At such casual affairs, guests can expect to wear casual attire and dine on nontraditional fare such as Kobe beef sliders, mini s'mores, grilled cheese or pigs in a blanket. They might drink prosecco instead of Champagne, wedding experts said. Food can be served family-style instead of plated. And the wedding can take place in outdoor venues such as backyards, vineyards and parks.
At their wedding, the Rolewiczes invited 40 people, many of whom wore khaki pants and sundresses. A string quartet played in a woodsy area as the bride, holding a bunch of red daisies and dressed in an above-the-knee white dress, walked down the aisle with her parents. The groom wore a beige suit with white PF Flyers, similar to Chuck Taylor sneakers, and no tie. A childhood friend married the couple.
"For as long as I can remember, I've always wanted to do more of an intimate wedding because I think it means more for the people there and means more for us to share that experience to people close to us," said Pete Rolewicz, 43.
They spent a total of $10,000 on their wedding celebrations, including the barn wedding and a catered reception for 100 guests held three months later at the Galaxie, an art venue in Avondale.
Skipping the traditional cookie-cutter wedding for a casual one can allow the couple to focus on the ceremony and the guests, said Anja Winikka, editor at wedding site theknot.com.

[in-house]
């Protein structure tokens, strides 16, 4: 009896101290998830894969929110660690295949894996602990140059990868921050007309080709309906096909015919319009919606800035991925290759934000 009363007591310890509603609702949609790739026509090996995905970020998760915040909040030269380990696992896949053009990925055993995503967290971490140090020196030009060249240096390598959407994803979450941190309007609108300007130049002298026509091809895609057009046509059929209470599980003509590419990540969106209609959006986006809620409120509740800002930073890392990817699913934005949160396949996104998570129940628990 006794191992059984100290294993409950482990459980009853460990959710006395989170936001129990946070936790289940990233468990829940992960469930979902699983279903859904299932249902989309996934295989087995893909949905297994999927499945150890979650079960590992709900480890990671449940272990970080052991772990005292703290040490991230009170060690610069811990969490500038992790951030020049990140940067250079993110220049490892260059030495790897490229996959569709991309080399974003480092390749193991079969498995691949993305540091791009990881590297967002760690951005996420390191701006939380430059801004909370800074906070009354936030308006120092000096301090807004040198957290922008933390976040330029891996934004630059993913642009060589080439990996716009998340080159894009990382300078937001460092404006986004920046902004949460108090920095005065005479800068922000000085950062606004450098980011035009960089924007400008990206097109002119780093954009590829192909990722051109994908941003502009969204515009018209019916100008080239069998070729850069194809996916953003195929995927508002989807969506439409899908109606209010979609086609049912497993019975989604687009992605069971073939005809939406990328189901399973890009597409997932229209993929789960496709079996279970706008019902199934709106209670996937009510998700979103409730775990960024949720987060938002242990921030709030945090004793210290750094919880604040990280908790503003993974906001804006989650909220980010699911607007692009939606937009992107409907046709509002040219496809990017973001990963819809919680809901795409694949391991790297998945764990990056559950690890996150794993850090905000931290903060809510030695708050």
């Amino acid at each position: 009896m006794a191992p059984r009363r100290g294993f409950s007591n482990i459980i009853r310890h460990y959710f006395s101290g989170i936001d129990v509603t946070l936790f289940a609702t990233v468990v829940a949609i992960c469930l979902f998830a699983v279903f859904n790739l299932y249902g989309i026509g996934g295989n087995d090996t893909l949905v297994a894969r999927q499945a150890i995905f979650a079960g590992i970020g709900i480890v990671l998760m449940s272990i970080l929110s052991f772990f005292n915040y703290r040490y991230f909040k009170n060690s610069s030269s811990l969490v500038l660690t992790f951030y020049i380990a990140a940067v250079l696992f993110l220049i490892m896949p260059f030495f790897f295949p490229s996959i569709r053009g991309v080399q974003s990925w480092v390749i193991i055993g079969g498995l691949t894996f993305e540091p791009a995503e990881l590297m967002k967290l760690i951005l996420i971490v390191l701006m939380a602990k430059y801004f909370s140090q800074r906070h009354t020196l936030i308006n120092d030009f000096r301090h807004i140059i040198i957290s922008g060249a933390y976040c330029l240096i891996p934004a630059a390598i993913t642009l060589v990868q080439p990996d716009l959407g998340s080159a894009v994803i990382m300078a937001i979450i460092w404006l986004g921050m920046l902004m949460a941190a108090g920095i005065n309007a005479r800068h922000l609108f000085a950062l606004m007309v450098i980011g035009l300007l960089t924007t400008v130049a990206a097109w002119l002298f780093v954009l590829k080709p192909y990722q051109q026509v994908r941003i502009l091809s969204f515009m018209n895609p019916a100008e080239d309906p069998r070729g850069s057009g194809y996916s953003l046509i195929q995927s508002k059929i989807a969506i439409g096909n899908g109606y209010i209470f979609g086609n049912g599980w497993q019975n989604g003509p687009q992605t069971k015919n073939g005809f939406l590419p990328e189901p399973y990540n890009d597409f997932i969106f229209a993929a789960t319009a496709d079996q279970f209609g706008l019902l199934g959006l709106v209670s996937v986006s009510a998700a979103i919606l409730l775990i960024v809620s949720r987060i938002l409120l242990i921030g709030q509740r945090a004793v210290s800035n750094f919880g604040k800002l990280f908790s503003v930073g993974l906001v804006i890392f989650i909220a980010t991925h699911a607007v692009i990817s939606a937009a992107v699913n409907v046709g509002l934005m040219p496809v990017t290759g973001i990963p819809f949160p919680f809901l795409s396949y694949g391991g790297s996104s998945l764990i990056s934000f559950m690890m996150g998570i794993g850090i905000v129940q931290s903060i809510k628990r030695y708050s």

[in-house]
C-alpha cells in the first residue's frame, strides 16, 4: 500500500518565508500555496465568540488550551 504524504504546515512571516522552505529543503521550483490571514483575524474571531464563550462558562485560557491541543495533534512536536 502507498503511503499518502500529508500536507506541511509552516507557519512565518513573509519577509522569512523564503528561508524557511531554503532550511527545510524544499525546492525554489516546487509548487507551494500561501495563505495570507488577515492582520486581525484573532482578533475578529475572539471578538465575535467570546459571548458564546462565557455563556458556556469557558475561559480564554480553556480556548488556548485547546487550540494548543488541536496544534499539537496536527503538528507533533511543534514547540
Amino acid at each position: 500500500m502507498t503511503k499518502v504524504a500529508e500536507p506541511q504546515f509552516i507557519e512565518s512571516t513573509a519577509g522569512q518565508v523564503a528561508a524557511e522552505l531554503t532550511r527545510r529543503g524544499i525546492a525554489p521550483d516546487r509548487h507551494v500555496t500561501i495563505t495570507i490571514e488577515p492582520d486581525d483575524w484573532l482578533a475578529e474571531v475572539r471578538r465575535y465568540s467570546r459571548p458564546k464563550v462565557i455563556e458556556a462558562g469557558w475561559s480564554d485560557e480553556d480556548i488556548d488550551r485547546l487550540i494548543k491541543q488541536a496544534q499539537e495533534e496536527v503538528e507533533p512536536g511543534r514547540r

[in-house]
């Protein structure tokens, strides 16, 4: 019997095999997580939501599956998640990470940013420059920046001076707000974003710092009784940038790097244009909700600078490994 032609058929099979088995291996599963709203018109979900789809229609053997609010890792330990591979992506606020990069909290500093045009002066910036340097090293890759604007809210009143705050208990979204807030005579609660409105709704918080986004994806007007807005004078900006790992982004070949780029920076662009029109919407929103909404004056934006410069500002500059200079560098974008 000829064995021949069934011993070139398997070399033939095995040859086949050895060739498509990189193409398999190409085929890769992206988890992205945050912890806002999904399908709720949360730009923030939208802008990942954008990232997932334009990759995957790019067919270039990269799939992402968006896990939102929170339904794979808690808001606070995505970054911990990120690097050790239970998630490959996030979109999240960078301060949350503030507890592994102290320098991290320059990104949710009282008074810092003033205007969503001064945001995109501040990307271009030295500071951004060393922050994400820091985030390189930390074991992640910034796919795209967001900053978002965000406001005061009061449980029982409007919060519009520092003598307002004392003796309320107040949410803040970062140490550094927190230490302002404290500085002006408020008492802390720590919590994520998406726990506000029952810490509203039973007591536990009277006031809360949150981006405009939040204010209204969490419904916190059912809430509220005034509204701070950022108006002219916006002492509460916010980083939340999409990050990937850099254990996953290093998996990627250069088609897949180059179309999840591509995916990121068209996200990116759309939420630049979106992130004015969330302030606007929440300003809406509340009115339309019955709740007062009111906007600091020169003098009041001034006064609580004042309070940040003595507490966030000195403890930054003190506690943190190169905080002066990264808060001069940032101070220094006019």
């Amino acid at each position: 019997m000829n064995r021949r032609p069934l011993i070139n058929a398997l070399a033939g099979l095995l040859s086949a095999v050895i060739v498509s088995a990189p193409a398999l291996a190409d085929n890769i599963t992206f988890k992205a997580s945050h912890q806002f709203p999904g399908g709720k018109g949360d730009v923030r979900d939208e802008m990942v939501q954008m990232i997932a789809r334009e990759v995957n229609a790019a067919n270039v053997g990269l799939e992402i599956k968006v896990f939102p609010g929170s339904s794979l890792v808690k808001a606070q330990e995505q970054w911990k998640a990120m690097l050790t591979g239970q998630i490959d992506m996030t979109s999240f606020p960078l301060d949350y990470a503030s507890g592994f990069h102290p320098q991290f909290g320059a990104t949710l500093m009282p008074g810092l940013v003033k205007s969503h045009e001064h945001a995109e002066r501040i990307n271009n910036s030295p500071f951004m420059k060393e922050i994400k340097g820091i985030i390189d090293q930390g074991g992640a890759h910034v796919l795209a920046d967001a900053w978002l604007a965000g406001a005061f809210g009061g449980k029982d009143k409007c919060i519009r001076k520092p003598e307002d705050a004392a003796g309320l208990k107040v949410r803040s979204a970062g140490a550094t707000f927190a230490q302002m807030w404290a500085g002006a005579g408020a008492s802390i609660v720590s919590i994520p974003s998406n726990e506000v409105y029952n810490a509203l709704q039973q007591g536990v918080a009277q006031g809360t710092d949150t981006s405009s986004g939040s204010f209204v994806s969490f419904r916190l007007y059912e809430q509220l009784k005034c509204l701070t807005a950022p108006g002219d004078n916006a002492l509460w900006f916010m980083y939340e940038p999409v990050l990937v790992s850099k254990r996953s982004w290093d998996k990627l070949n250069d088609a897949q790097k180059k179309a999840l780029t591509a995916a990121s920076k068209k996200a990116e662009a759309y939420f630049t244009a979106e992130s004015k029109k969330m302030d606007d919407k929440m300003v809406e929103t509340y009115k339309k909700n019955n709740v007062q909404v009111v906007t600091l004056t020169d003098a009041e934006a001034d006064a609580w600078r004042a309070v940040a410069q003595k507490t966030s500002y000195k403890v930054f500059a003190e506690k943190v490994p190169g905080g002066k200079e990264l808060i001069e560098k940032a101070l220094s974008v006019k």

"Instead of worrying about matching the exact color of flowers to linens to bridesmaids dresses, couples are more concerned about guests having fun and the wedding reflecting the couples' personalities and what they're all about," she said.
Elmwood Park student Emily Meske, 25, said she and her fiance, David Golz, 31, want to keep their July 30 wedding reception at the Klein Creek Golf Club in west suburban Winfield as simple as possible--and within a $15,000 budget.
"It's not that I wanted to downplay the importance or significance of the event by any means," she said. "We're jeans and T-shirt kind of people. I want to feel comfortable and for it to feel like us that day."
In her "casual traditional" wedding, Meske plans to make invitations, centerpieces and favors herself. Her outdoor ceremony will be traditional; her floor-length chiffon dress is not. Tuxes are up for debate.